Biography for Shane Schick
Shane Schick is a writer, editor and speaker who helps people create value with information technology. Besides editing FierceDeveloper, he is a technology columnist with Yahoo Finance, and the editor of CommerceLab and Allstream’s expertIP online community . Shane was previously IT World Canada’s Vice-President, Content & Community (Editor-in-Chief), leading a digital-first strategy that included a transition from print publications to online portals and magazines. Shane regularly speaks to CIOs and other technology professionals about how they can contribute to organizational success and comments on technology news and stories for a variety of TV programs.
Articles by Shane Schick
It may be getting near impossible to convince consumers to pay even 99 cents for a download, but that doesn't mean developers aren't able to get hundreds or even thousands of dollars in donations long before their app is ever released. From projects as diverse as The Human Project and Backtrack, developers are using crowdfunding to create and validate their offerings.
Virus Shield may go down as one of the strangest failures to launch--or at least launch properly--in mobile app history, but that doesn't mean the scores of consumers who downloaded it were making a big mistake.
iOS apps earn 85 percent more revenue than Android, based on data from the latest App Annie Market Index. The company culled information across both Apple's App Store and Google Play using its proprietary App Annie Intelligence system.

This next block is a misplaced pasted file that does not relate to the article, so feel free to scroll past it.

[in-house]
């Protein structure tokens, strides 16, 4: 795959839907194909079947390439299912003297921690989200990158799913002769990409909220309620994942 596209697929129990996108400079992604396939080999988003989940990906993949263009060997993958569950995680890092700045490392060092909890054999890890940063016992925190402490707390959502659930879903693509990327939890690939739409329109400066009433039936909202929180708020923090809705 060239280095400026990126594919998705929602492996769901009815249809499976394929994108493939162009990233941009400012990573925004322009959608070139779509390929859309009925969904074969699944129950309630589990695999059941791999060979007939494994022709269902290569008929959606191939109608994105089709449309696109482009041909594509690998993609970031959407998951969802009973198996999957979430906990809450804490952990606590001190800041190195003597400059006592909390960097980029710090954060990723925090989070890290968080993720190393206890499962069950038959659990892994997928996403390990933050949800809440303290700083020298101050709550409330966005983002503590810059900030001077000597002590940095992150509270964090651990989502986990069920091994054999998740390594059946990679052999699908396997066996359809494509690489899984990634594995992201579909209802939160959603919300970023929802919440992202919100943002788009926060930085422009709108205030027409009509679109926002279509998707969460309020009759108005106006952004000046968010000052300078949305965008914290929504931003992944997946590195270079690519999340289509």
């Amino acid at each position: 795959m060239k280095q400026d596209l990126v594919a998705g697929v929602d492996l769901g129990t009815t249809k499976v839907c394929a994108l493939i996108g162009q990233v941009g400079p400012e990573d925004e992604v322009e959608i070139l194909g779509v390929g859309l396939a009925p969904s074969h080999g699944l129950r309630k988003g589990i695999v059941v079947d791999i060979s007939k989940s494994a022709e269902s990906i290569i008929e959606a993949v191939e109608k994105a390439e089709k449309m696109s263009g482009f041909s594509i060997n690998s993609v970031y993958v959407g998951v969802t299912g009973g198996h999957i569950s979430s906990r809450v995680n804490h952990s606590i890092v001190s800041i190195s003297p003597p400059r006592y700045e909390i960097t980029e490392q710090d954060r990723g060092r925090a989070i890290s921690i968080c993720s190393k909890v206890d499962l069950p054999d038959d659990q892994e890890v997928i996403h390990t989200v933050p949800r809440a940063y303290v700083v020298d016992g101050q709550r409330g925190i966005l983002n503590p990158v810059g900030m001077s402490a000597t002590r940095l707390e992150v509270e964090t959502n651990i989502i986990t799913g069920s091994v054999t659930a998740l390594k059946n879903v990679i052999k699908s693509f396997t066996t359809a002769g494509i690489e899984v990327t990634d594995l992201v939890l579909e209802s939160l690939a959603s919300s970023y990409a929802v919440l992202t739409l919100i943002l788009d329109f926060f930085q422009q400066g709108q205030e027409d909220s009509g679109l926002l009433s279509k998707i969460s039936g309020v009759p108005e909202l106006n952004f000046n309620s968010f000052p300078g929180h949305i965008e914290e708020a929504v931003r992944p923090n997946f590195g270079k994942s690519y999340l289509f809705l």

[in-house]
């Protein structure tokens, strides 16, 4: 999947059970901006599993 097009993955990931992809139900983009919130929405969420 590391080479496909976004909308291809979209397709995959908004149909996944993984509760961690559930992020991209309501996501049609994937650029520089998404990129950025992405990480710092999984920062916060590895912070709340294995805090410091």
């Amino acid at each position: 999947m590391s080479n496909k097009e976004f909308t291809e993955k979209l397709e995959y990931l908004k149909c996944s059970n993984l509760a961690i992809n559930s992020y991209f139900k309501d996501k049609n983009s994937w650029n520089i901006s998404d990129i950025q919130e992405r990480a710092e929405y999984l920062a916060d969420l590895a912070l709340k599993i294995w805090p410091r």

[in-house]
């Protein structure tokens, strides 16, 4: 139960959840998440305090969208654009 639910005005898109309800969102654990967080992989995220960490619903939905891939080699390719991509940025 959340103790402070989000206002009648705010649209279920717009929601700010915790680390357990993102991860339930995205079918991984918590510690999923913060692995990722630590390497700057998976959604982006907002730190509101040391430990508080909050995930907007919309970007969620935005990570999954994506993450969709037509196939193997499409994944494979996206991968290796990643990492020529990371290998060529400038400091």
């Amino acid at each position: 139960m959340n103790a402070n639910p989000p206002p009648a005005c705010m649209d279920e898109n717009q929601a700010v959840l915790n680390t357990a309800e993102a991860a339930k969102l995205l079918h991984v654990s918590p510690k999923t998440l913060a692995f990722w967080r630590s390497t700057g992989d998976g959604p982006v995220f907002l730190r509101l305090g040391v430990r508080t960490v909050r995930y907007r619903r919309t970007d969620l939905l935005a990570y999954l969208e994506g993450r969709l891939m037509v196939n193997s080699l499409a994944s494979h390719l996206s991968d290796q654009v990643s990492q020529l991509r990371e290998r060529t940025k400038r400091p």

First came the Kindle. Then the Kindle Fire tablet. Now, Amazon is raising eyebrows again with a smartphone that looks radically different than what many might have expected.
Maybe it's because I work in publishing, but I get e-mails from search engine optimization firms all the time, and the subject line is almost always the same. "1st page of Google guaranteed!," they promise, meaning that if you use their services, your firm's website is more likely to be found by potential customers online. Good SEO is hugely powerful, and in the mobile world, the best equivalent may be what just happened between Twitter and Cover.
Encouraging the take-up of social networking, messaging and gaming apps is one thing, but some app providers are involved in "growth hacking"--achieved through mass SMS app promotion invitations sent on behalf of users who install the apps. Mobile security firm AdaptiveMobile recently took a closer look at this trend and how different strategies are playing out.
Nearly half of all mobile apps can't reach the gold standard of 99 percent uptime, according to Crittercism. The company recently released its Mobile Experience Benchmark Report, which looked at a staggering 3 billion events a day over the course of one month.
Developers, like many consumers, would like to have a little chat with Facebook regarding a recent decision about its Messenger app.
In the countercultural 1960s, the catchphrase among Flower Children used to be "turn on, tune in, drop out." Today, it might better be described as "turn on, tune in, make apps." A recent post on the Harvard Business Review blog explored the dark side of self-taught entrepreneurialism. What happens, for example, when young people pin their hopes on becoming an overnight app store hit and let their homework slide?
Even Microsoft might be surprised to learn that developers on Twitter were almost universally positive about its "universal app" plans.